Why would agricultural producers engage in practices such as conservation, animal welfare, waste management, or organic farming? The literature hints that economic, social, and personal motivations are drivers of adoption. Sustainable practices are welcomed by farmers if there is a potential increase in profitability through more efficient processes, or as a source of differentiation (i.e. labelling). From a social perspective, sustainability has become a license to operate in food supply chains, where long-term viability depends on the fit between firm and society values. In addition, personal motivations are becoming more relevant, since we are undergoing increasing awareness on the importance of sustainability.
This raises the question: how can policy-makers help to increase the likelihood of adoption of sustainable practices by agricultural producers? Should the focus be placed on economic incentives, or on programs that promote awareness and education on the benefits of sustainability? Is it better to emphasize standards, regulations, and enforcement? The design of effective programs that stimulate adoption requires an understanding of producers’ motivations and decision-making processes, besides the analysis of underlying market conditions.
An example of the use of economic incentives can be found in the Netherlands, where the Dutch government offers tax benefits to farmers that obtain a certificate on sustainable livestock practices as part of Maatlat Duurzame Veehouderij (MDV) program. Under MDV, farmers can write off up to 75% of their investment on certified stables. In order to obtain the certificate farmers must comply with strict standards on emissions, energy use, and animal health, among other items. More than 3,500 MDV stables have been built since 2007, making it an important contribution to the Dutch livestock sector.
We have developed a model explaining the relationships between economic, social, and personal expected rewards, and the adoption of sustainable practices. We tested the model by interviewing 164 hog farmersin the Netherlands asking whether they built (or were in the process of building) an MDV stable, their motivations to do so, and their financial risk attitudes. We also evaluated the effect of perceived tax benefits, the size of the farm, and the education level of the farmer.
We found that expected economic rewards and perceived tax benefits were the main drivers for the decision to build a certified stable, while expected social and personal rewards and the level of education of the farmer did not influence the adoption. So why did personal and societal rewards not matter much for Dutch hog farmers? Is that something to be expected for similar industries?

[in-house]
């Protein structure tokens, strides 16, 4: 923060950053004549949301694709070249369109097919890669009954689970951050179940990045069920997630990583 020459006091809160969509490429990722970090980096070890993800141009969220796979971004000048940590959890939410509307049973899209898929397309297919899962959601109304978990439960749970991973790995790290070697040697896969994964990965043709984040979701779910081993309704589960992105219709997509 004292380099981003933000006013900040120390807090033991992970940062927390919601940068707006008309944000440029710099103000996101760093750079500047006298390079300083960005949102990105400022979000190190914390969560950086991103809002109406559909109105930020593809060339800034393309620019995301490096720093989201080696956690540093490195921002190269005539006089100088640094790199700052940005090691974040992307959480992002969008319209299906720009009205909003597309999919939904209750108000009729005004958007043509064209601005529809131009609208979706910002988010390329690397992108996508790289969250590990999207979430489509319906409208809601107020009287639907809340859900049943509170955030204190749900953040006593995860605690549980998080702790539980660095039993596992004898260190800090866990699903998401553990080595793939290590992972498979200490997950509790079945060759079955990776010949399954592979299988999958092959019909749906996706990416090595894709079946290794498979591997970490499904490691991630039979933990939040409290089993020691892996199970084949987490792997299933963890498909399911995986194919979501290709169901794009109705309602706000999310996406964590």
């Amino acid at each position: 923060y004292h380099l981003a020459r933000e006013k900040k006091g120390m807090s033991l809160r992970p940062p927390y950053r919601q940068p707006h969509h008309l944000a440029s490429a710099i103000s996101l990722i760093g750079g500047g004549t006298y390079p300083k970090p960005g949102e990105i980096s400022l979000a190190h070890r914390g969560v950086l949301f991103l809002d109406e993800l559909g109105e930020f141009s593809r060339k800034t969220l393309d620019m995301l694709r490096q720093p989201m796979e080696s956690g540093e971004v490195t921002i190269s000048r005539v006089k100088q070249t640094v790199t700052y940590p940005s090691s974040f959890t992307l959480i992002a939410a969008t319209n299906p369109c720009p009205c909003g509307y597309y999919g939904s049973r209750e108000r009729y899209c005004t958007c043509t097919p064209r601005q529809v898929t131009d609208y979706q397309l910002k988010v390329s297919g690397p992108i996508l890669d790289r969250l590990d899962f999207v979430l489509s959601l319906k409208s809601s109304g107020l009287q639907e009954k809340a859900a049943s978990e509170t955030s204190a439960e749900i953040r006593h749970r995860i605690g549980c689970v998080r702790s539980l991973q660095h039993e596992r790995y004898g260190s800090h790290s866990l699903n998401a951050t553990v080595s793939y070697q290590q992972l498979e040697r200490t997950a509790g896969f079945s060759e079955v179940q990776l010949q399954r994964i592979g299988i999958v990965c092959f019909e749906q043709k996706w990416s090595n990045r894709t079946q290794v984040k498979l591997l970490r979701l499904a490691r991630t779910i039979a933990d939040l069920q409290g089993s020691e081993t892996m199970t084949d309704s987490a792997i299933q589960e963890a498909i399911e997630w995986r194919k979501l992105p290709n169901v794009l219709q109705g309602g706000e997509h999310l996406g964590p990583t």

Market conditions for hog farmers in the Netherlands do not differ much from those of many other (agricultural) sectors. In recent years, margins have been low, and the number of farms decreased to almost a half of those seen in the early 2000’s, with most of the small farms exiting the market. On top of a strong competitive environment, an increase in guidelines and policies expected to become legislation soon are driving the decision to adopt sustainable practices. As a result, it is not surprising that farmers focus on tax benefits and other expected economic rewards.
Although tax benefits and tighter legislation seem more persuasive than education under the current market conditions, it is important to highlight that there is room to raise the awareness about benefits and costs of sustainable practices, as well as building clear standards for the stakeholders in the industry, such that an agreement on the value of sustainability can be reached. In that regard, we also find a role for risk attitudes on the decision to adopt. When farmers perceived higher financial risk, their willingness to adopt decreased, while on the other hand more risk-tolerant farmers were more willing to adopt. As such, it is important to educate farmers on the potential financial risk of the investment, and is worth considering a market segmentation approach to policies, such that each policy scheme can be targeted to the risk profile (tolerance) of each group.
Headline image credit: Pigs at Polyface Farm by Jessica Reeder. CC BY-SA 2.0 via Wikimedia Commons.
[…] originally appeared on the Oxford University Press blog on 02 March 2016. See the original post here and follow them on Twitter […]
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